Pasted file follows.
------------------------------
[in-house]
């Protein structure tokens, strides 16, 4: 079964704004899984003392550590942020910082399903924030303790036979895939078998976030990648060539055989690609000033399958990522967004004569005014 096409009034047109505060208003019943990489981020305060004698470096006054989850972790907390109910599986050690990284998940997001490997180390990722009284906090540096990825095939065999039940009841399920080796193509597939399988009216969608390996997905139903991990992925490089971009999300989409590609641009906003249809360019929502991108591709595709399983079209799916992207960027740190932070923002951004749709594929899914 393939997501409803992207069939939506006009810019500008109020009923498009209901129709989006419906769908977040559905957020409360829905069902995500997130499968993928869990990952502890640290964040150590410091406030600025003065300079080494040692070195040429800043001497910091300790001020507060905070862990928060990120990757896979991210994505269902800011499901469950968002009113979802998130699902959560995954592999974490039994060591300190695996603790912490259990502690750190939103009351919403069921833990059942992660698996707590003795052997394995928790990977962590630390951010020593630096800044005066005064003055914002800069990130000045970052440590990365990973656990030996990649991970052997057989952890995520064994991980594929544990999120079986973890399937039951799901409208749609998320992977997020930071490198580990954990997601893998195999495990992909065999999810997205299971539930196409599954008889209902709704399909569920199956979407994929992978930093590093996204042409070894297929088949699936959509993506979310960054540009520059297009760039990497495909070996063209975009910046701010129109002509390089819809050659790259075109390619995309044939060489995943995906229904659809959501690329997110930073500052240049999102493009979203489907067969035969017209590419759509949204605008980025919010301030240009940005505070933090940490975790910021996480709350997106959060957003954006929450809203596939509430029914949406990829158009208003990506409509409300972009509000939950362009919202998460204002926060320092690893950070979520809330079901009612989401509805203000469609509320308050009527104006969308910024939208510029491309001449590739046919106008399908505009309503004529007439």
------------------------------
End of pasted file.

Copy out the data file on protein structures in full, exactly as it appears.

[in-house]
């Protein structure tokens, strides 16, 4: 079964704004899984003392550590942020910082399903924030303790036979895939078998976030990648060539055989690609000033399958990522967004004569005014 096409009034047109505060208003019943990489981020305060004698470096006054989850972790907390109910599986050690990284998940997001490997180390990722009284906090540096990825095939065999039940009841399920080796193509597939399988009216969608390996997905139903991990992925490089971009999300989409590609641009906003249809360019929502991108591709595709399983079209799916992207960027740190932070923002951004749709594929899914 393939997501409803992207069939939506006009810019500008109020009923498009209901129709989006419906769908977040559905957020409360829905069902995500997130499968993928869990990952502890640290964040150590410091406030600025003065300079080494040692070195040429800043001497910091300790001020507060905070862990928060990120990757896979991210994505269902800011499901469950968002009113979802998130699902959560995954592999974490039994060591300190695996603790912490259990502690750190939103009351919403069921833990059942992660698996707590003795052997394995928790990977962590630390951010020593630096800044005066005064003055914002800069990130000045970052440590990365990973656990030996990649991970052997057989952890995520064994991980594929544990999120079986973890399937039951799901409208749609998320992977997020930071490198580990954990997601893998195999495990992909065999999810997205299971539930196409599954008889209902709704399909569920199956979407994929992978930093590093996204042409070894297929088949699936959509993506979310960054540009520059297009760039990497495909070996063209975009910046701010129109002509390089819809050659790259075109390619995309044939060489995943995906229904659809959501690329997110930073500052240049999102493009979203489907067969035969017209590419759509949204605008980025919010301030240009940005505070933090940490975790910021996480709350997106959060957003954006929450809203596939509430029914949406990829158009208003990506409509409300972009509000939950362009919202998460204002926060320092690893950070979520809330079901009612989401509805203000469609509320308050009527104006969308910024939208510029491309001449590739046919106008399908505009309503004529007439």